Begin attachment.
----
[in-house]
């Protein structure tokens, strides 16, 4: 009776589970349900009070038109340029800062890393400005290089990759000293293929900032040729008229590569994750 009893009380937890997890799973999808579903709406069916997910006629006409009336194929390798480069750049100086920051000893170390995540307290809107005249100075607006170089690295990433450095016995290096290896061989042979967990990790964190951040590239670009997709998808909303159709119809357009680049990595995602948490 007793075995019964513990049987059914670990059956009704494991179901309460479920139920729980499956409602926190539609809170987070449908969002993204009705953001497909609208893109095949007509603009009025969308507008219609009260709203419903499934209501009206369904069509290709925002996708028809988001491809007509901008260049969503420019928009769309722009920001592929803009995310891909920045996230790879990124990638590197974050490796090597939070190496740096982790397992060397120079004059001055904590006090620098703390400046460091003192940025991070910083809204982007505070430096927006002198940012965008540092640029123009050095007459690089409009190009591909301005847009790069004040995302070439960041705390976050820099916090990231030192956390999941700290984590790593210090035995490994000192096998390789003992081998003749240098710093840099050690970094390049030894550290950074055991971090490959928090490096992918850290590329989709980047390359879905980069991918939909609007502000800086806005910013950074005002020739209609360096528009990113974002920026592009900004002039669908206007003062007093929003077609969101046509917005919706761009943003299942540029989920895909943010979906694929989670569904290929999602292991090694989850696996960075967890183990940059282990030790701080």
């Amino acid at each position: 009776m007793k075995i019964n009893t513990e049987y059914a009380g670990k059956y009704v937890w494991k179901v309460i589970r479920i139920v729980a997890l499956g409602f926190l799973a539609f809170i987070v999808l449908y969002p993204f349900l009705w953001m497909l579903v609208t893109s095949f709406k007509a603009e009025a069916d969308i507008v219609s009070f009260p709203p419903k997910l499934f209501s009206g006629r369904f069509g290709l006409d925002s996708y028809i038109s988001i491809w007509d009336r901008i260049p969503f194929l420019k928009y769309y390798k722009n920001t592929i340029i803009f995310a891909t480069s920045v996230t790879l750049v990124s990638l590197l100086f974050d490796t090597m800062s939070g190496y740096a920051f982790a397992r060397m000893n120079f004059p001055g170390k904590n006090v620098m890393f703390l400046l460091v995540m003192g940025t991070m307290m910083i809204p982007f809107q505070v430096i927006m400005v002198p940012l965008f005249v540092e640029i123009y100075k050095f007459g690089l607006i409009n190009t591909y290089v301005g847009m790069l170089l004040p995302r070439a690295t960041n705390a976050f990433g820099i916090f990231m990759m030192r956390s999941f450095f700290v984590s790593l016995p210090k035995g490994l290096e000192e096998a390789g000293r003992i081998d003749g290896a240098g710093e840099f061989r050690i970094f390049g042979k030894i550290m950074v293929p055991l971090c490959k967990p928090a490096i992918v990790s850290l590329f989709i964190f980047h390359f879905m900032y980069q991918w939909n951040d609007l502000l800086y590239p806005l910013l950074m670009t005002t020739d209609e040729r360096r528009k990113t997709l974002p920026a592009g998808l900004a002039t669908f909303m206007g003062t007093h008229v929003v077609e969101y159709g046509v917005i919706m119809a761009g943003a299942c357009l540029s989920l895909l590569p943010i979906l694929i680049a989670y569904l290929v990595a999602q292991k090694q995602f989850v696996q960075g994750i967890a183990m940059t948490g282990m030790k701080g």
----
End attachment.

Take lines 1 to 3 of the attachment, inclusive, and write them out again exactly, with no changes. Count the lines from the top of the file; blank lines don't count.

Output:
[in-house]
């Protein structure tokens, strides 16, 4: 009776589970349900009070038109340029800062890393400005290089990759000293293929900032040729008229590569994750 009893009380937890997890799973999808579903709406069916997910006629006409009336194929390798480069750049100086920051000893170390995540307290809107005249100075607006170089690295990433450095016995290096290896061989042979967990990790964190951040590239670009997709998808909303159709119809357009680049990595995602948490 007793075995019964513990049987059914670990059956009704494991179901309460479920139920729980499956409602926190539609809170987070449908969002993204009705953001497909609208893109095949007509603009009025969308507008219609009260709203419903499934209501009206369904069509290709925002996708028809988001491809007509901008260049969503420019928009769309722009920001592929803009995310891909920045996230790879990124990638590197974050490796090597939070190496740096982790397992060397120079004059001055904590006090620098703390400046460091003192940025991070910083809204982007505070430096927006002198940012965008540092640029123009050095007459690089409009190009591909301005847009790069004040995302070439960041705390976050820099916090990231030192956390999941700290984590790593210090035995490994000192096998390789003992081998003749240098710093840099050690970094390049030894550290950074055991971090490959928090490096992918850290590329989709980047390359879905980069991918939909609007502000800086806005910013950074005002020739209609360096528009990113974002920026592009900004002039669908206007003062007093929003077609969101046509917005919706761009943003299942540029989920895909943010979906694929989670569904290929999602292991090694989850696996960075967890183990940059282990030790701080």
């Amino acid at each position: 009776m007793k075995i019964n009893t513990e049987y059914a009380g670990k059956y009704v937890w494991k179901v309460i589970r479920i139920v729980a997890l499956g409602f926190l799973a539609f809170i987070v999808l449908y969002p993204f349900l009705w953001m497909l579903v609208t893109s095949f709406k007509a603009e009025a069916d969308i507008v219609s009070f009260p709203p419903k997910l499934f209501s009206g006629r369904f069509g290709l006409d925002s996708y028809i038109s988001i491809w007509d009336r901008i260049p969503f194929l420019k928009y769309y390798k722009n920001t592929i340029i803009f995310a891909t480069s920045v996230t790879l750049v990124s990638l590197l100086f974050d490796t090597m800062s939070g190496y740096a920051f982790a397992r060397m000893n120079f004059p001055g170390k904590n006090v620098m890393f703390l400046l460091v995540m003192g940025t991070m307290m910083i809204p982007f809107q505070v430096i927006m400005v002198p940012l965008f005249v540092e640029i123009y100075k050095f007459g690089l607006i409009n190009t591909y290089v301005g847009m790069l170089l004040p995302r070439a690295t960041n705390a976050f990433g820099i916090f990231m990759m030192r956390s999941f450095f700290v984590s790593l016995p210090k035995g490994l290096e000192e096998a390789g000293r003992i081998d003749g290896a240098g710093e840099f061989r050690i970094f390049g042979k030894i550290m950074v293929p055991l971090c490959k967990p928090a490096i992918v990790s850290l590329f989709i964190f980047h390359f879905m900032y980069q991918w939909n951040d609007l502000l800086y590239p806005l910013l950074m670009t005002t020739d209609e040729r360096r528009k990113t997709l974002p920026a592009g998808l900004a002039t669908f909303m206007g003062t007093h008229v929003v077609e969101y159709g046509v917005i919706m119809a761009g943003a299942c357009l540029s989920l895909l590569p943010i979906l694929i680049a989670y569904l290929v990595a999602q292991k090694q995602f989850v696996q960075g994750i967890a183990m940059t948490g282990m030790k701080g």